"While limited to the patrimonial revenue of Coilsfield, the Colonel was distinguished for his good taste and public spirit. No one maintained a more liberal establishment. His horses were always of superior mettle, and his carriage the most handsomely mounted in the district; but, by his succession to the title and estates of Eglinton, a new and more extended field was opened. His predecessors, Earlb Alexander and Archibald, had greatly improved their lands, especially in the neighbourhood of Kilwinning. "They set the example," says a writer in 1803, "of introducing a new mode of farming—subdividing the land—sheltering it by belts of wooding, and planting the little rising mounts on their vast estates, by which means Ayrshire has become like a garden, and is one of the richest and most fertile counties in Scotland." Earl Hugh was not behind his predecessors. The first thing which presented itself, as an object of improvement. was the old Castle; which had been the family seat for nearly five hundred years. It was no doubt sufficiently strong, bnt neither commodious nor elegant. He therefore had it immediately pulled down, and a splendid new castellated edifice erected in its stead. Of the buildings and lauds we are tempted to quote the following description, written a few years after the completion of the structure :—

"It is one of the finest and most magnificent buildings in the West of Scotland; nor is the noble appearance without disgrace by the finishing and furniture within—everything there is elegant and princely. Its site is indeed low, and still more concealed by being embosomed among fine old elms. It stands upon an extensive lawn, which is converted into the most beautiful pleasure grounds. Nature here has put on none of her bold and majestic features ; but art has done mucb. Neither the towering rock, nor extended lake, nor navigable river, adds to its magnificence; only a small river runs past it on the east and north, which is rendered much broader than it naturally is by being dammed back. On the banks of this stream the most delightful walks are formed. As you walk along, at one time a thicket of shrubbery conceals the water from your view, and at another it unexpectedly bursts upon your sight, and raises the pleasureable feelings, no less b}' surprise than by the beauty it displays; small, however, as the river is, it adds much to the beauty of the scenery ; and the vast number of trout, which on a fine evening are seen sporting on its surface, tend much to increase those tranquil but pleasing emotions, which the song of the grove and the smiling landscape never fail to excite in the mind which has a taste for the beauties of nature, and a heart fitted for relishing the enjoyment of innocent pleasures. To these the humane and benevolent mind receives a vast accession, on seeing around it the timorous hare sporting unmolested in numbers. This persecuted creature finds here a safe asylum throughout this extensive policy, which contains nearly fourteen hundred acres; not one of them is allowed to be molested or killed. On the dusk of a summer evening they reward his lordship's protection with their confidence, by often playing their innocent gambols before him, round one of the largest and most beautiful chestnut trees I ever saw, which stands on the green exactly opposite to the house."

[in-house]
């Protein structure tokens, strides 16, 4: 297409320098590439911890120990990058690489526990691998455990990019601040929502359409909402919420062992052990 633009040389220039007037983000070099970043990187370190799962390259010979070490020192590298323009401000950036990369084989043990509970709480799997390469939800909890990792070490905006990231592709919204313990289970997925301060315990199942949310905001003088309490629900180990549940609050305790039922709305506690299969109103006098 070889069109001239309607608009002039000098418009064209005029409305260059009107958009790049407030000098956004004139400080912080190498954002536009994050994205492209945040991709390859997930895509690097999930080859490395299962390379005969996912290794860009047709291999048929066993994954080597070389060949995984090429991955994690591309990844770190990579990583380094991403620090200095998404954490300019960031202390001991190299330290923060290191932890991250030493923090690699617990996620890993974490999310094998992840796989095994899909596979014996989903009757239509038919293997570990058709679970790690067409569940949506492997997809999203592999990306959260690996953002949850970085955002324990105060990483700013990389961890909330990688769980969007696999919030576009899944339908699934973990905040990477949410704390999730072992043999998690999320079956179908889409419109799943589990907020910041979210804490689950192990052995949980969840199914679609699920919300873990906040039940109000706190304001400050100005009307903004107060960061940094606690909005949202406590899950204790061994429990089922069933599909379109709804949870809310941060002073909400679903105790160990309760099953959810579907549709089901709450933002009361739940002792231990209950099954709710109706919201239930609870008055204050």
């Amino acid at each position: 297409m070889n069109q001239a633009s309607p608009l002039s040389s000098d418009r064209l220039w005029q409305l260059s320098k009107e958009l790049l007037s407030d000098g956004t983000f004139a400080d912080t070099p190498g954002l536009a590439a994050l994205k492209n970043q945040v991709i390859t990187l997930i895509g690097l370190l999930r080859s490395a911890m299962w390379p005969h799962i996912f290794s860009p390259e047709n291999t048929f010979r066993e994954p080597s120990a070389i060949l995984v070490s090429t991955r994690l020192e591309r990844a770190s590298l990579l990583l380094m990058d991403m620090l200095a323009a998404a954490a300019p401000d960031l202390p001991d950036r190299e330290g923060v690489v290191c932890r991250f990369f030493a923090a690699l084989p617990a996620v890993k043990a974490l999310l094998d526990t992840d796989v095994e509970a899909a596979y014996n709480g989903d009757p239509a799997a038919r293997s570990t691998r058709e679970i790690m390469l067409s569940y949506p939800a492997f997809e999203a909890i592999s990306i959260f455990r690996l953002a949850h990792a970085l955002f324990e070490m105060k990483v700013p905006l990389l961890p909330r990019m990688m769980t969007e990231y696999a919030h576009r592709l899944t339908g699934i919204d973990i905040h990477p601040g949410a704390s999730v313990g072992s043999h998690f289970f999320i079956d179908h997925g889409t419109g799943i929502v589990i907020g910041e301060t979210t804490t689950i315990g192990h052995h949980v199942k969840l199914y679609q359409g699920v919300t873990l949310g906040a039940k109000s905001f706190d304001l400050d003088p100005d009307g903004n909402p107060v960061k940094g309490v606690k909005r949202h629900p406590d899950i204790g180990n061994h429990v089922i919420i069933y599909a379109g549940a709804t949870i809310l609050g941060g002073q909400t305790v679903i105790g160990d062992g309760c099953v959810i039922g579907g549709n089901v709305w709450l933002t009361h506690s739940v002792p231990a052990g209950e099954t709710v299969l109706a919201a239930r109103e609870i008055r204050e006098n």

The Earl was an excellent farmer, and continued to improve on the plans of his predecessors, by draining and cultivating the waste lands, and otherwise increasing the value of his estates. Among other instances of his lordship's anxiety to create sources of local attraction may be mentioned the institution of "Bogside Eaces," which, during his lifetime, from being well attended by gentlemen of the turf, were a vast benefit to the town of Irvine. (Under the auspices of the present Earl these meetings have again been commenced.)

His attention, however, was by no means confined to his own immediate locality, the affairs of the county, and indeed all public matters, received a corresponding share of his attention. On the death of the Earl of Errol, in 1798, he was elected one of the representative Peers of Scotland, and was again re-chosen at the General Election in 1802.